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Vertical Migration for Performance Enhancement in Layered Hardware/Firmware/Software Systems

IP.com Disclosure Number: IPCOM000131305D
Original Publication Date: 1978-May-01
Included in the Prior Art Database: 2005-Nov-10
Document File: 16 page(s) / 62K

Publishing Venue

Software Patent Institute

Related People

John Stockenberg: AUTHOR [+4]

Abstract

Vertical migration is a technique which improves system performance by moving software primitives through layers of application program and operating system software and microcode. Despite ever faster, cheaper, and more powerful computing hardware, rising expectations continue to absorb increased capability. Thus, new application programs are implemented because they can finally be handled cost-effectively; existing application programs can be upgraded. With increased capability such existing programs can provide better performance and/or handle more variables, more user interaction, more options and contingencies, and more security and reliability. The push for improving performance for a given application will therefore continue to exist for the foreseeable future. The primary method for gaining performance improvement on the relatively fixed hardware configurations available in typical environments is to tailor the soft components, e.g., the operating system or the firmware, to the requirements of the process to be optimized.

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THIS DOCUMENT IS AN APPROXIMATE REPRESENTATION OF THE ORIGINAL.

This record contains textual material that is copyright ©; 1978 by the Institute of Electrical and Electronics Engineers, Inc. All rights reserved. Contact the IEEE Computer Society http://www.computer.org/ (714-821-8380) for copies of the complete work that was the source of this textual material and for all use beyond that as a record from the SPI Database.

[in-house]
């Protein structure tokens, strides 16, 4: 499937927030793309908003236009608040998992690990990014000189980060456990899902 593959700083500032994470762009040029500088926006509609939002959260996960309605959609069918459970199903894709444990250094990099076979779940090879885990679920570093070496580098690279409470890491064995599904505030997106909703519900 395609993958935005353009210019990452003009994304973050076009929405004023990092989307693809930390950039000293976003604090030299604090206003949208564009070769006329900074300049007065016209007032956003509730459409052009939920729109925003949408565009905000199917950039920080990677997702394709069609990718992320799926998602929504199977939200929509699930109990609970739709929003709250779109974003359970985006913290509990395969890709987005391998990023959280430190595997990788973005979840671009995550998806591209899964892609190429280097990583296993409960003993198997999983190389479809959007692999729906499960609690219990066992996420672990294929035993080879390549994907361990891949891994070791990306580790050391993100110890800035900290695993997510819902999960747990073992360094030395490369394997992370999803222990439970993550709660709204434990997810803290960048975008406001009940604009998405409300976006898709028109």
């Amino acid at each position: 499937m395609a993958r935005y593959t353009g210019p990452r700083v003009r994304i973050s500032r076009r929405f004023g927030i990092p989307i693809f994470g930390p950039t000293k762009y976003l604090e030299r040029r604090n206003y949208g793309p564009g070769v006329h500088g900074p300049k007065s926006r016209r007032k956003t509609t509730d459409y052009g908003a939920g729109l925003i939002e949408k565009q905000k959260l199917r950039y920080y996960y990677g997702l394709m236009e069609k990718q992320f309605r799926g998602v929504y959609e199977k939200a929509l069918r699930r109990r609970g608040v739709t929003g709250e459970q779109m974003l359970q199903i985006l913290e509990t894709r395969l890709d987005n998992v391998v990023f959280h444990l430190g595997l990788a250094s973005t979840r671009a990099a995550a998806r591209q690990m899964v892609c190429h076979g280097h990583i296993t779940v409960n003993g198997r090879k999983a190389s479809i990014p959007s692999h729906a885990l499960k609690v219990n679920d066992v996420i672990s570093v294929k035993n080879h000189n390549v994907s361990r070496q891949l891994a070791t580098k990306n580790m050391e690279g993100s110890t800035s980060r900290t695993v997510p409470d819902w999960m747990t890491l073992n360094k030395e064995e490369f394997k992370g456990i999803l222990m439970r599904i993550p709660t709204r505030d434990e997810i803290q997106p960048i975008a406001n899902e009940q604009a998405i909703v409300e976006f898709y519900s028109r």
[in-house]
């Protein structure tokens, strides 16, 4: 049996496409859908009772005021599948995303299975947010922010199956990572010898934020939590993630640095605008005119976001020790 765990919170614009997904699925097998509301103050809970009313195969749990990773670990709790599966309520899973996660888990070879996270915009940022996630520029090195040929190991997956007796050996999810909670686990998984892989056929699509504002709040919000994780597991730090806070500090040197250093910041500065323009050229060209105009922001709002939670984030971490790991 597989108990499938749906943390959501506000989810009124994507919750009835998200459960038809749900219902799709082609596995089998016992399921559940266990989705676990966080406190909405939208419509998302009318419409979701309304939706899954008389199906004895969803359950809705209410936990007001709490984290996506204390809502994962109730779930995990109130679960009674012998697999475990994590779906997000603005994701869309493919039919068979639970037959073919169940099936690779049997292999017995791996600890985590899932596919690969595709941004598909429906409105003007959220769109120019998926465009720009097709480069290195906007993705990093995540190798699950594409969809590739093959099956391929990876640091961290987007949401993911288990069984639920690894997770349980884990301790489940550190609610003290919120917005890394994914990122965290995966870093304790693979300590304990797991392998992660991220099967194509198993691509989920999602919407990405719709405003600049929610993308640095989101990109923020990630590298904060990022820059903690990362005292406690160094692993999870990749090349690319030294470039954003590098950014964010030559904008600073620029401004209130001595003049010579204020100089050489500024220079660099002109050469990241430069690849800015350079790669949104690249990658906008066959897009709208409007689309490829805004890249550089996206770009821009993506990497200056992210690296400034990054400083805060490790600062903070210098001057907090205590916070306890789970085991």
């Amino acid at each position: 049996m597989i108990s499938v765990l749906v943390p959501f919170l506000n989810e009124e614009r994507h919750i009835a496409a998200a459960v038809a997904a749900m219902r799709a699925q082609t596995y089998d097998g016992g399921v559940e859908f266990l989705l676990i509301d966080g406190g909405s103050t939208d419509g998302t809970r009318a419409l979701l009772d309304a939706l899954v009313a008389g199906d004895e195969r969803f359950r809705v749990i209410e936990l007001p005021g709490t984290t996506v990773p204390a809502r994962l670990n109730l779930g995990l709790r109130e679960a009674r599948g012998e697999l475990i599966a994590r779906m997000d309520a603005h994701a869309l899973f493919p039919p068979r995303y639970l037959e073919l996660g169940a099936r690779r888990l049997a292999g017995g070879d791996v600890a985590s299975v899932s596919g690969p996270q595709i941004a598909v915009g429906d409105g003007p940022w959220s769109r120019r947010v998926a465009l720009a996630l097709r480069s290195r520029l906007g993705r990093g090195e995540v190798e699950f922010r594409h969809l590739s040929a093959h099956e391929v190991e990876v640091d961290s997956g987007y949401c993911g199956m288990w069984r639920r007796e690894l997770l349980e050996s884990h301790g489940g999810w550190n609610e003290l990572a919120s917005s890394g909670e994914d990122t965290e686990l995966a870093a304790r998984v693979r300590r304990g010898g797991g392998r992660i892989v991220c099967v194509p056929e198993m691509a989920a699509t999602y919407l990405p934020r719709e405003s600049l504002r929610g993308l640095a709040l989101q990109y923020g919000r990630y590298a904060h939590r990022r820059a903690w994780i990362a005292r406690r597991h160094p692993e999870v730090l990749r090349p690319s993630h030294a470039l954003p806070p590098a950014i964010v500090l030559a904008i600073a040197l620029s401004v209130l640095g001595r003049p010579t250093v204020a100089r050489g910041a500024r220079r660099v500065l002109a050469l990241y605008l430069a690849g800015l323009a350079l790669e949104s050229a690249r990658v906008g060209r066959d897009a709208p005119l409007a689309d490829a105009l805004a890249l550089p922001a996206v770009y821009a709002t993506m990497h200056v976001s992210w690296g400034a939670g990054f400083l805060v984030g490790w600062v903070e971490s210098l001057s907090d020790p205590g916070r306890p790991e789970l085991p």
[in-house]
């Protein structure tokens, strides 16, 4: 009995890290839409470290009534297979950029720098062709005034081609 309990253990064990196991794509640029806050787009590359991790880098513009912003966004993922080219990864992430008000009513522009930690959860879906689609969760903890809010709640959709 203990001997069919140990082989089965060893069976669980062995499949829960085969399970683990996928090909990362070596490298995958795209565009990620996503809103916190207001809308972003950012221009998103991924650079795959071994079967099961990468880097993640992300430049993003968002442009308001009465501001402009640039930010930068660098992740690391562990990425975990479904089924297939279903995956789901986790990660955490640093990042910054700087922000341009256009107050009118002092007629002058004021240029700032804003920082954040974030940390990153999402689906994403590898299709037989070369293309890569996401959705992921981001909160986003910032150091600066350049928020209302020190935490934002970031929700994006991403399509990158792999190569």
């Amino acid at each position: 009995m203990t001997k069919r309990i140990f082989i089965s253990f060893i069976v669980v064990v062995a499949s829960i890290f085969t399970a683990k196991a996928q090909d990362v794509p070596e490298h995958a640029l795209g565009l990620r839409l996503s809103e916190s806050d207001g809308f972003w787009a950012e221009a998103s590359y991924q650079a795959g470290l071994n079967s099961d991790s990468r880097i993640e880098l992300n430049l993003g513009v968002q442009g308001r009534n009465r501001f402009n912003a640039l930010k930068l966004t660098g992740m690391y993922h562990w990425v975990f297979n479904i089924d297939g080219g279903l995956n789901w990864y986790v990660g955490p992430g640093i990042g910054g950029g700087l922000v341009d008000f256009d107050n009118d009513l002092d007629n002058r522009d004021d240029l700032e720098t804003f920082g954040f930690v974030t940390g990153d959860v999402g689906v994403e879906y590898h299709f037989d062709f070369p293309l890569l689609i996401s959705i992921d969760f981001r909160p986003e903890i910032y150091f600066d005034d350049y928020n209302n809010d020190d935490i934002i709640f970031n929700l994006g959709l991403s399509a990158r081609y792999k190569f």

Vertical Migration for Performance Enhancement in Layered Hardware/Firmware/Software Systems

John Stockenberg

Raytheon and Brown University

Andries van Dam

Brown University

Vertical migration is a technique which improves system performance by moving software primitives through layers of application program and operating system software and microcode.

Despite ever faster, cheaper, and more powerful computing hardware, rising expectations continue to absorb increased capability. Thus, new application programs are implemented because they can finally be handled cost-effectively; existing application programs can be upgraded. With increased capability such existing programs can provide better performance and/or handle more variables, more user interaction, more options and contingencies, and more security and reliability. The push for improving performance for a given application will therefore continue to exist for the foreseeable future. The primary method for gaining performance improvement on the relatively fixed hardware configurations available in typical environments is to tailor the soft components, e.g., the operating system or the firmware, to the requirements of the process to be optimized.

Motivation for vertical migration

While tailoring cannot be easily done when a general purpose processor is shared between many users, there are at least two interesting environments in which tailoring is viable. The first is that of a dedicated processor. It may be a personal computer, real-time signal or control processor, or even the processor in an intelligent terminal. (The cheapness of microprocessors invites their dedicated use in any component needing computational power in a conventional computer system.) The second environment is provided by the distributed processing systems of the future. These systems have multiple processors which can be tailored for different types of applications. If we could dynamically route the different application program modules to the processors tuned for these modules, a sigruficant improvement in performance would result.'

There are two well-known types of performance tuning, one achieved by migrating software primitives into firmware, the other by (re\configuring operating systems to a given (set of) task(s). We show that these two techniques may be combined in "vertical migration" -- a systematic way of migrating primitives in a hierarchical software/ firmware system.

Architecture synthesis.

This technique can be defined as the utilization of application-oriented microcode t...